When it comes to the interview process, there are pretty much three realities:

  1. You get an offer.
  2. You don't get an offer.
  3. You spend an insane amount of time waiting to hear if you'll get an offer.

Unfortunately for many people, the last scenario's the most oft-faced reality — and the cause of a lot of stress and anxiety.

Even though most companies will say the interview-to-offer timeline is somewhere between two to four weeks, one thing the average applicant can tell you is that it almost always takes much longer.

After spending weeks trying to just get your foot in the door, this can be confusing and frustrating. It's especially stressful if you're pretty sure you nailed the interview.

So why is it that even when you're given a date, people rarely get back to you when they say they will? Is there a secret code that says keeping you in limbo is a best practice? Or are there, perhaps, uncontrollable circumstances preventing them from at least giving you an update?


As an HR "insider," I'd like to peel back the curtain for a moment and let you in on exactly what's going on behind-the-scenes after you've wrapped up that final interview round.

1. They're interviewing other candidates

It's not easy to think about, but you're not the only person interviewing for the position. For every job that's posted, there are an average of 200 to 250 applicants. With approximately four to six candidates invited in, and each going through two to three rounds, the process can take a long time. Recruiters typically meet with all potential fits before communicating a final decision. If you end up being one of the first people brought in, that means you'll have to wait until all the interviews are done before anyone's able to a) make a decision, and b) notify you of said decision.

2. They're collecting feedback from every interviewer

A critical factor in making a final decision depends on gathering feedback on every candidate who's gone through the process. Even if the first person you interviewed with all but offered you the position right there on the spot, usually the other interviewers need to weigh in, too.

Depending on the company, the process could be as simple as each person sending an email with a brief summary of the conversation along with a hiring recommendation, or it could be as involved as filling out a questionnaire that asks involved parties to measure each candidate across specific competencies, assign a rating, and provide supporting commentary or documentation. Even if the collection process is on the simpler end of the spectrum, there's still a level of coordination and consolidation, and that takes time.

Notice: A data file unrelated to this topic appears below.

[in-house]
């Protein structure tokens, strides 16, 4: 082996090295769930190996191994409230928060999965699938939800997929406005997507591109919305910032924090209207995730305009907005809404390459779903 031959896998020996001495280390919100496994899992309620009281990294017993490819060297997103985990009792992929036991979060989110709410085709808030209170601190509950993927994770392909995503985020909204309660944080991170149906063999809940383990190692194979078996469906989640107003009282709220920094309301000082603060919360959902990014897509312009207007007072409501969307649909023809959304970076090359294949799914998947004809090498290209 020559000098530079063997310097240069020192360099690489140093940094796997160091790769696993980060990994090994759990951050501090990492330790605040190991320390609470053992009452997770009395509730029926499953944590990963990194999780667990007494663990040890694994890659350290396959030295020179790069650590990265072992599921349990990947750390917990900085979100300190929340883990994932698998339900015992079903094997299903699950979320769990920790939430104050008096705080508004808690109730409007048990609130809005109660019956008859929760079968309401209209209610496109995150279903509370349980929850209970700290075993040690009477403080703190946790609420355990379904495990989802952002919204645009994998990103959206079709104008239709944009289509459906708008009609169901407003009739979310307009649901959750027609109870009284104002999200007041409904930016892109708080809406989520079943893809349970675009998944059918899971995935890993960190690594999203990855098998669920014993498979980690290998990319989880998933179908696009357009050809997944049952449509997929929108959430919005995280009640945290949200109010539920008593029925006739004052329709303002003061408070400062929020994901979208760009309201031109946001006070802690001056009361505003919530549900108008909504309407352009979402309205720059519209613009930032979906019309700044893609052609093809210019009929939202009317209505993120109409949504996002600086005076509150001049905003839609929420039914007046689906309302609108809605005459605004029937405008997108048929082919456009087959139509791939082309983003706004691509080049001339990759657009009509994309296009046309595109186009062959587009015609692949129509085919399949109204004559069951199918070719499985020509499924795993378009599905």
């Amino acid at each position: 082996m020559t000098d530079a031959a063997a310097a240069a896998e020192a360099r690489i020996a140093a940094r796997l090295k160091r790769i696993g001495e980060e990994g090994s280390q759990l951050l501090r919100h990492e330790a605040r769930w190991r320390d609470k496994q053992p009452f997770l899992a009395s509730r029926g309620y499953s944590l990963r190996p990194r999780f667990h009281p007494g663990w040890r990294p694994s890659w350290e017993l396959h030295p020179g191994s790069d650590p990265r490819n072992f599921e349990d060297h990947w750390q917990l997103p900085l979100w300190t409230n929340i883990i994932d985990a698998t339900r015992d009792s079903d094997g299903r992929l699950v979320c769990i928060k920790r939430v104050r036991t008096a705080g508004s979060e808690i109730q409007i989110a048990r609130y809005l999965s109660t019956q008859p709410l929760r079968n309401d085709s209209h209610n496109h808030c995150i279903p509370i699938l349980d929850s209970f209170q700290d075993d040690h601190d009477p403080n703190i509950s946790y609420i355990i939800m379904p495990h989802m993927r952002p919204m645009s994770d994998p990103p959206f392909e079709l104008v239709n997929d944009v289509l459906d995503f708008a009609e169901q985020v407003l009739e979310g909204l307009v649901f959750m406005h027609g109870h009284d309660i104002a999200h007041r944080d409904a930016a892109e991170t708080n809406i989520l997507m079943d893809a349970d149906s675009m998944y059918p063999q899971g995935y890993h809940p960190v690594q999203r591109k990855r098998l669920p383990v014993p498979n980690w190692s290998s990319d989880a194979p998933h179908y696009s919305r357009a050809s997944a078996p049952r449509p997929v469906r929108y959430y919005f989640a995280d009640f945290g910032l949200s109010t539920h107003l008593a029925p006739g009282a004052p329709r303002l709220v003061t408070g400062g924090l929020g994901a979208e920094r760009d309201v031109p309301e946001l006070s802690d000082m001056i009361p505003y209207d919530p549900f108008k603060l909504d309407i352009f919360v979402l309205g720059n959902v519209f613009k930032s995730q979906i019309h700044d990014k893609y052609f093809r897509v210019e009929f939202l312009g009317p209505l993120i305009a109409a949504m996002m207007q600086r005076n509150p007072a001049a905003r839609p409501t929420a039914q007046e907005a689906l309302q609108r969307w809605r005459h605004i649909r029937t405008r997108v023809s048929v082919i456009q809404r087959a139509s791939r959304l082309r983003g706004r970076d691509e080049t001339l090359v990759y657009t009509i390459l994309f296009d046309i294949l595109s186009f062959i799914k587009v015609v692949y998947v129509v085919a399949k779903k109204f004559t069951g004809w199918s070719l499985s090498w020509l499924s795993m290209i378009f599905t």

In an ideal world — where no one gets sick, has a family emergency, or goes on vacation — collecting feedback can easily take a couple of weeks, so when you add in any one of these variables, the lag time can become considerably longer.

3. They're dealing with fire drills

In addition to being a key player in the interview process, the hiring manager probably also has a day job he's got to stay on top of. Although making a decision on the status of your candidacy is an important item on his to-do list, when there's an unrelated pressing issue or an urgent request that needs to be addressed, it's not uncommon for the process to be delayed significantly.

4. They really haven't made a decision yet

Sometimes when you're told that a final decision hasn't been made yet, you need to take this information at face value. The process of recruiting, hiring, and onboarding a new employee is a costly one, both in terms of time and money, so it's in the organization's best interest to be 100% certain of its choice before any offers are extended. The last thing anyone wants is to hire someone who ends of quitting a few months later, or, worse who must be let go when things don't pan out.

5. They aren't offering you the job

Sometimes, and this is unfortunate, the radio silence is a result of a company failing to notify you that you haven't been chosen. While this is unfair — especially if you've gone through multiple rounds — it actually happens quite a bit. If this is the case, take some time to reflect on what you did well — wrote a killer cover letter, delivered a compelling elevator pitch, impressed them during your first round or two of interviews — and make sure to do more of that as you continue your search.

I know it can feel like time's standing still while you're waiting to find out about a job you really want, but instead of driving yourself nuts by hitting the refresh button on your email every 30 seconds, take a moment to consider the many parts of the process — the ones that are completely out of your control — that could be causing the delay.

A good piece of advice is this: Don't quit your job search until you've officially received an offer. In general, if you don't hear back from the hiring manager two weeks after you were told you'd get a follow up, you can probably assume the company has decided to go with another candidate.

It's OK to follow-up to try to get direct confirmation that no offer will be made, but don't dwell on it — or the annoying waiting time. Once you silently acknowledge that it's obviously their loss, it's time to cut your losses and move on.